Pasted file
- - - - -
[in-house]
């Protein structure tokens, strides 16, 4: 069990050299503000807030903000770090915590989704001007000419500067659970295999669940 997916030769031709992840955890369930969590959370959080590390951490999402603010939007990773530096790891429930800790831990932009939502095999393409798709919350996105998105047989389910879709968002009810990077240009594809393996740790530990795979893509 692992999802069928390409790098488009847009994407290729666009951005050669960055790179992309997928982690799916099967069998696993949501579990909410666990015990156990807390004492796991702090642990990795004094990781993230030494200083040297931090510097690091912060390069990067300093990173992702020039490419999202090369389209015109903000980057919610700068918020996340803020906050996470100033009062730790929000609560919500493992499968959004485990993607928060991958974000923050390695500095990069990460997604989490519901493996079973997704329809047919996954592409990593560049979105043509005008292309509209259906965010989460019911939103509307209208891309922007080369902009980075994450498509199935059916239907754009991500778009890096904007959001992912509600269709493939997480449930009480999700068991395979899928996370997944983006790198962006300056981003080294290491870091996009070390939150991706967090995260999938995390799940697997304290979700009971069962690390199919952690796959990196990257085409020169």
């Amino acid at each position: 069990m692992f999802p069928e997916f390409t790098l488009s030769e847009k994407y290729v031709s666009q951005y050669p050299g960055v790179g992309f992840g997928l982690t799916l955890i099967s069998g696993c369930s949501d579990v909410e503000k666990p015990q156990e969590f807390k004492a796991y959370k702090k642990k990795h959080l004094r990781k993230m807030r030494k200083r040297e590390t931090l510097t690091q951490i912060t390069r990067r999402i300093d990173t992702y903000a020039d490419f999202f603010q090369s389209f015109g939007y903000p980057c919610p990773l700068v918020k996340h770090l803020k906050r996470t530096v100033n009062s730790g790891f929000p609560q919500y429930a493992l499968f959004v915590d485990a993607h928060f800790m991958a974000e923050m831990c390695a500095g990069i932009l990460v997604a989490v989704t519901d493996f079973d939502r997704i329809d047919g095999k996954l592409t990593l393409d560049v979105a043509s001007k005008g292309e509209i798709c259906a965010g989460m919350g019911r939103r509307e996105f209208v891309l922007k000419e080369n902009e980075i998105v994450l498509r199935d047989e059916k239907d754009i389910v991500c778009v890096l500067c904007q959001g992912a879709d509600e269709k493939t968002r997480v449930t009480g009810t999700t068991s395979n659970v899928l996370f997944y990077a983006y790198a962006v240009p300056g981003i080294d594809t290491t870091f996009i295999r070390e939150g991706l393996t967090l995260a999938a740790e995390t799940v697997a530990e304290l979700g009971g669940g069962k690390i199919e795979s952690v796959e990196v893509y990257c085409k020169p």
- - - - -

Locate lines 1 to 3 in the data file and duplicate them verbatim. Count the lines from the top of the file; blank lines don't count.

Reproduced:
[in-house]
């Protein structure tokens, strides 16, 4: 069990050299503000807030903000770090915590989704001007000419500067659970295999669940 997916030769031709992840955890369930969590959370959080590390951490999402603010939007990773530096790891429930800790831990932009939502095999393409798709919350996105998105047989389910879709968002009810990077240009594809393996740790530990795979893509 692992999802069928390409790098488009847009994407290729666009951005050669960055790179992309997928982690799916099967069998696993949501579990909410666990015990156990807390004492796991702090642990990795004094990781993230030494200083040297931090510097690091912060390069990067300093990173992702020039490419999202090369389209015109903000980057919610700068918020996340803020906050996470100033009062730790929000609560919500493992499968959004485990993607928060991958974000923050390695500095990069990460997604989490519901493996079973997704329809047919996954592409990593560049979105043509005008292309509209259906965010989460019911939103509307209208891309922007080369902009980075994450498509199935059916239907754009991500778009890096904007959001992912509600269709493939997480449930009480999700068991395979899928996370997944983006790198962006300056981003080294290491870091996009070390939150991706967090995260999938995390799940697997304290979700009971069962690390199919952690796959990196990257085409020169």
């Amino acid at each position: 069990m692992f999802p069928e997916f390409t790098l488009s030769e847009k994407y290729v031709s666009q951005y050669p050299g960055v790179g992309f992840g997928l982690t799916l955890i099967s069998g696993c369930s949501d579990v909410e503000k666990p015990q156990e969590f807390k004492a796991y959370k702090k642990k990795h959080l004094r990781k993230m807030r030494k200083r040297e590390t931090l510097t690091q951490i912060t390069r990067r999402i300093d990173t992702y903000a020039d490419f999202f603010q090369s389209f015109g939007y903000p980057c919610p990773l700068v918020k996340h770090l803020k906050r996470t530096v100033n009062s730790g790891f929000p609560q919500y429930a493992l499968f959004v915590d485990a993607h928060f800790m991958a974000e923050m831990c390695a500095g990069i932009l990460v997604a989490v989704t519901d493996f079973d939502r997704i329809d047919g095999k996954l592409t990593l393409d560049v979105a043509s001007k005008g292309e509209i798709c259906a965010g989460m919350g019911r939103r509307e996105f209208v891309l922007k000419e080369n902009e980075i998105v994450l498509r199935d047989e059916k239907d754009i389910v991500c778009v890096l500067c904007q959001g992912a879709d509600e269709k493939t968002r997480v449930t009480g009810t999700t068991s395979n659970v899928l996370f997944y990077a983006y790198a962006v240009p300056g981003i080294d594809t290491t870091f996009i295999r070390e939150g991706l393996t967090l995260a999938a740790e995390t799940v697997a530990e304290l979700g009971g669940g069962k690390i199919e795979s952690v796959e990196v893509y990257c085409k020169p």